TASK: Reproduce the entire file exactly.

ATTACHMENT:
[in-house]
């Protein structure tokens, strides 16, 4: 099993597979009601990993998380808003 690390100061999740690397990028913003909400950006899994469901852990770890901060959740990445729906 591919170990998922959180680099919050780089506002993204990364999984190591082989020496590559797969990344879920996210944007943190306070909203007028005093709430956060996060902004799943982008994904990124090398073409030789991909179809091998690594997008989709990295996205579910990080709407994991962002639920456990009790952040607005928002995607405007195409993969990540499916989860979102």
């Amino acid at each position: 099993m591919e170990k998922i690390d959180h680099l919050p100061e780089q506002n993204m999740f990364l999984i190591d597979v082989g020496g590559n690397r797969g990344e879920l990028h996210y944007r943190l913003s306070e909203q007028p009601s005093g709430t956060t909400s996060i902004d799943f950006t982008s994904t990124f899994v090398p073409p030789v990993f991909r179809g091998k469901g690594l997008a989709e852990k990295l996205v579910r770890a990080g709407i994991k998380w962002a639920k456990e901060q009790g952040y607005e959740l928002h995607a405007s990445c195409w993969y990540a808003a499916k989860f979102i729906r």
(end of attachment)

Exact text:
[in-house]
């Protein structure tokens, strides 16, 4: 099993597979009601990993998380808003 690390100061999740690397990028913003909400950006899994469901852990770890901060959740990445729906 591919170990998922959180680099919050780089506002993204990364999984190591082989020496590559797969990344879920996210944007943190306070909203007028005093709430956060996060902004799943982008994904990124090398073409030789991909179809091998690594997008989709990295996205579910990080709407994991962002639920456990009790952040607005928002995607405007195409993969990540499916989860979102």
């Amino acid at each position: 099993m591919e170990k998922i690390d959180h680099l919050p100061e780089q506002n993204m999740f990364l999984i190591d597979v082989g020496g590559n690397r797969g990344e879920l990028h996210y944007r943190l913003s306070e909203q007028p009601s005093g709430t956060t909400s996060i902004d799943f950006t982008s994904t990124f899994v090398p073409p030789v990993f991909r179809g091998k469901g690594l997008a989709e852990k990295l996205v579910r770890a990080g709407i994991k998380w962002a639920k456990e901060q009790g952040y607005e959740l928002h995607a405007s990445c195409w993969y990540a808003a499916k989860f979102i729906r």